We were actually going to post a track from this album anyway, but to celebrate the announcement yesterday that XXJFG’s proposal on Eduard Artemiev’s Solaris has been shortlisted for publication as a 33 1/3 book, we’ve shuffled this deep cut from Artemiev’s lesser-known 80s oeuvre to the front of our ‘to blab on about’ list.
Birth of Earth is the opening track from Warmth of Earth – a 1985 non-soundtrack album by Tarkovsky’s main score composer. It is a must-listen for any fans of genuinely weird music. Synthy, operatic, symphonic, ambitious and irreverent to rules, Warmth of Earth has moments that prefigure The Knife or Add N To X – or that echo fragments of Rick Wakeman’s White Rock analogue synth burnout soundtrack to the 1976 Winter Olympics* – but mostly just sound like little else.
Fans of the Solaris or Stalker soundtracks will be surprised but delighted upon checking this one out. Oneohtrix named it has one of his 13 favourite albums in a 2011 Quietus piece, to give you some idea of the kind of nerd this synth delirium might appeal to.
Who knows whether our Solaris idea (technically written by just one of us, but is likely to be done with so much assistance and support from the other three JazzFunkers that it will be practically a co-write) will achieve fruition, but, right now, it’s an honour to be considered among classics of music crit such as John Darnielle’s Master of Reality, Carl Wilson’s Let’s Talk About Love and – indeed – Drew Daniel’s 20 Jazz Funk Greats.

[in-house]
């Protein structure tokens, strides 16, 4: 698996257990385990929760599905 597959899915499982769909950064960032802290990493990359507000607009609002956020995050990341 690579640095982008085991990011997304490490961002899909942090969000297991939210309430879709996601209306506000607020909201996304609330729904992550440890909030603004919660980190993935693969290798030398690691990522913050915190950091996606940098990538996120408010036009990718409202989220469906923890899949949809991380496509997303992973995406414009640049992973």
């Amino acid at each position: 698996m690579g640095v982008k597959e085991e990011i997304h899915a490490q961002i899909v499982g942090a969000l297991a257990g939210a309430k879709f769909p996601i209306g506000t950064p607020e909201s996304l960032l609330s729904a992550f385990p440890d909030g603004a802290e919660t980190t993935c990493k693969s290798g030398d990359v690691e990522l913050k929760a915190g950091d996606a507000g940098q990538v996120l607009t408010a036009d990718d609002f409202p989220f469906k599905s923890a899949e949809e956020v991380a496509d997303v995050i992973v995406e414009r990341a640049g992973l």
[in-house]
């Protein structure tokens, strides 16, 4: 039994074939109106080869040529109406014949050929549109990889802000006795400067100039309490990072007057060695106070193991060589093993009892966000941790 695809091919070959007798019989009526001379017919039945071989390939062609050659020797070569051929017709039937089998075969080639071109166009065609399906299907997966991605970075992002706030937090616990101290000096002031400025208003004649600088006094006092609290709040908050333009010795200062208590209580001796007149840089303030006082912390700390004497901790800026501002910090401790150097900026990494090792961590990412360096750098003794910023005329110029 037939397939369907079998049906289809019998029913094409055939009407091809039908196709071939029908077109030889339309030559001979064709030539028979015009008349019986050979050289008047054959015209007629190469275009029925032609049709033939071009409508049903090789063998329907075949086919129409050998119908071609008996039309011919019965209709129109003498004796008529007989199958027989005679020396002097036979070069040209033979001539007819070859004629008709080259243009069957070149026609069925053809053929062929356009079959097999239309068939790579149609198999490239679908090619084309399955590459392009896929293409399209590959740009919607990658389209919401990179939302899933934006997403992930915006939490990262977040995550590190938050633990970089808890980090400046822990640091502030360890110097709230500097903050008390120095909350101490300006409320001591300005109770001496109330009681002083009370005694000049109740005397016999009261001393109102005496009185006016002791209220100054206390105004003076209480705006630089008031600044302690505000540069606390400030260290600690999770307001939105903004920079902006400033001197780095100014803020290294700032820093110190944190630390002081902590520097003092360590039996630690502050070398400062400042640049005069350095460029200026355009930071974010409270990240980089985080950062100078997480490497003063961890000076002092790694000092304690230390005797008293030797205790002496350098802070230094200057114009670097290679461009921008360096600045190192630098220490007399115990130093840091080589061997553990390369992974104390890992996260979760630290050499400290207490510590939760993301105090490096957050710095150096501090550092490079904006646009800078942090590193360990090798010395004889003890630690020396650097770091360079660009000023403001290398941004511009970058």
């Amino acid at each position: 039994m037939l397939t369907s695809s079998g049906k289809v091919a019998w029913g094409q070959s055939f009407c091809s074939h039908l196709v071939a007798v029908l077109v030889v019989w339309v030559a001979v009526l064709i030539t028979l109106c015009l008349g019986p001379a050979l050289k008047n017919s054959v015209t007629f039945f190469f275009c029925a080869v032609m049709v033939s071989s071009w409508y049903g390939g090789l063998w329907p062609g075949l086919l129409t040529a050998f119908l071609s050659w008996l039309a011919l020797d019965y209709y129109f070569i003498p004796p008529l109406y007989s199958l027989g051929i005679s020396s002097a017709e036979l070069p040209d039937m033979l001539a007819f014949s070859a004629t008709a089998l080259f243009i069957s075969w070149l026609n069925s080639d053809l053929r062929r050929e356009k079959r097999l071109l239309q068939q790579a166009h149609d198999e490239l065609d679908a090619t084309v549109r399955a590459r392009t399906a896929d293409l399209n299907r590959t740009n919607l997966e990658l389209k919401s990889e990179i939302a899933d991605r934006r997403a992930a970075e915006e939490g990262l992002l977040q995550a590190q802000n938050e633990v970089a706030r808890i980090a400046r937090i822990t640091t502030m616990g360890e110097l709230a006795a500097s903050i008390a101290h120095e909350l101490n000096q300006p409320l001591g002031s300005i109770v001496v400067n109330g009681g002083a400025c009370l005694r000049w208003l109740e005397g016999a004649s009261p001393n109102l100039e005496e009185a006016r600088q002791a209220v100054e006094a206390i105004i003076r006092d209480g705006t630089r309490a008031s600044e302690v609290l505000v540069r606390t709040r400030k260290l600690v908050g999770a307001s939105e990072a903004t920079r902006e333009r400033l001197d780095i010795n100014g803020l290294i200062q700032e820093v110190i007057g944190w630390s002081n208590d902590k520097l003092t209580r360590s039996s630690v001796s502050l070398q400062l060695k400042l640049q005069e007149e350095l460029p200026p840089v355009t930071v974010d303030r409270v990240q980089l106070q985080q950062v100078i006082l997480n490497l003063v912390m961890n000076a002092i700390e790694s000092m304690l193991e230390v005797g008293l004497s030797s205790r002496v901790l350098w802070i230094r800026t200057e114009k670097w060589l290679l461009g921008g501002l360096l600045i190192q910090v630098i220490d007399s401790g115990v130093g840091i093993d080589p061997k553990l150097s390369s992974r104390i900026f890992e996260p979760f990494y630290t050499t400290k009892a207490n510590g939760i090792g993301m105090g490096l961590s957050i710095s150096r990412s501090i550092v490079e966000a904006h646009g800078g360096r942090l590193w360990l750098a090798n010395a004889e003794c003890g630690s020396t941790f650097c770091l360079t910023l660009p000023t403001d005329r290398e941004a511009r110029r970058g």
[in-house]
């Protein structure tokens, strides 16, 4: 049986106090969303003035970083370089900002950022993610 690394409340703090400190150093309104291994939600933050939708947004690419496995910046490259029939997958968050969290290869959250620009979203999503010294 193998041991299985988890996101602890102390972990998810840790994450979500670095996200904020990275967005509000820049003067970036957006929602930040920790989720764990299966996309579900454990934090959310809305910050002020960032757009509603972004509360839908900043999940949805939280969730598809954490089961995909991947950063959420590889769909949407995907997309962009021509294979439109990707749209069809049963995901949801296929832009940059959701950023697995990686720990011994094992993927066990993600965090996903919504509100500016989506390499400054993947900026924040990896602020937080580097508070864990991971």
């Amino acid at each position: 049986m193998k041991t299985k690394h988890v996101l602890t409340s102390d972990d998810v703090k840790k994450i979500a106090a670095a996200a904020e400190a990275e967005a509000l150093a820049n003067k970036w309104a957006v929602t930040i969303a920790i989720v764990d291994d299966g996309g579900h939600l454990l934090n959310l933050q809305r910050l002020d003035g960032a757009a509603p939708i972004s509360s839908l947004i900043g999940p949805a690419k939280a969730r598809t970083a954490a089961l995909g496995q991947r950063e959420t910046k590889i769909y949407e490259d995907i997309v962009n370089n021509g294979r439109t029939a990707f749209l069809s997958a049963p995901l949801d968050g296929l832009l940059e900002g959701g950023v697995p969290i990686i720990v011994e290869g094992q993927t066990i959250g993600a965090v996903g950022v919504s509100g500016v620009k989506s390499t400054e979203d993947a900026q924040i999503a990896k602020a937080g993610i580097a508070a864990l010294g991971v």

Many of the other proposals on both the long and shortlists look amazing too (When The Haar Rolls In, Kimono My House and Lulu to pick just three), though that hasn’t stopped certain people from acting like total fucking crybabies over their pitches not being accepted. Not a good look, guy.
*Interestingly, Artemiev would go on to score the opening ceremony of the controversial 2014 Winter Olympics in Sochi.
He started out his musical career as a guitarist in rock bands, though that isn’t obvious by the apocalypse-strength acid techno in evidence on Johnny Superglu’s Rambo Village LP.
We caught up with Mr Superglu himself for a quick chat on what a rambo village is and whether or not his music can be defined as “Belgian skweee.”
“i found that those two words,Rambo and village put together side by side just sounded great to me, also it brings lots of images to mind ..for me, it s the imaginery place that we can reach by listening to the record, with red masked poeple dancing forever
“Soundwise, everything can be done with only a computer nowadays, but i still prefer messing around with hardware cause it makes me feel less lonely.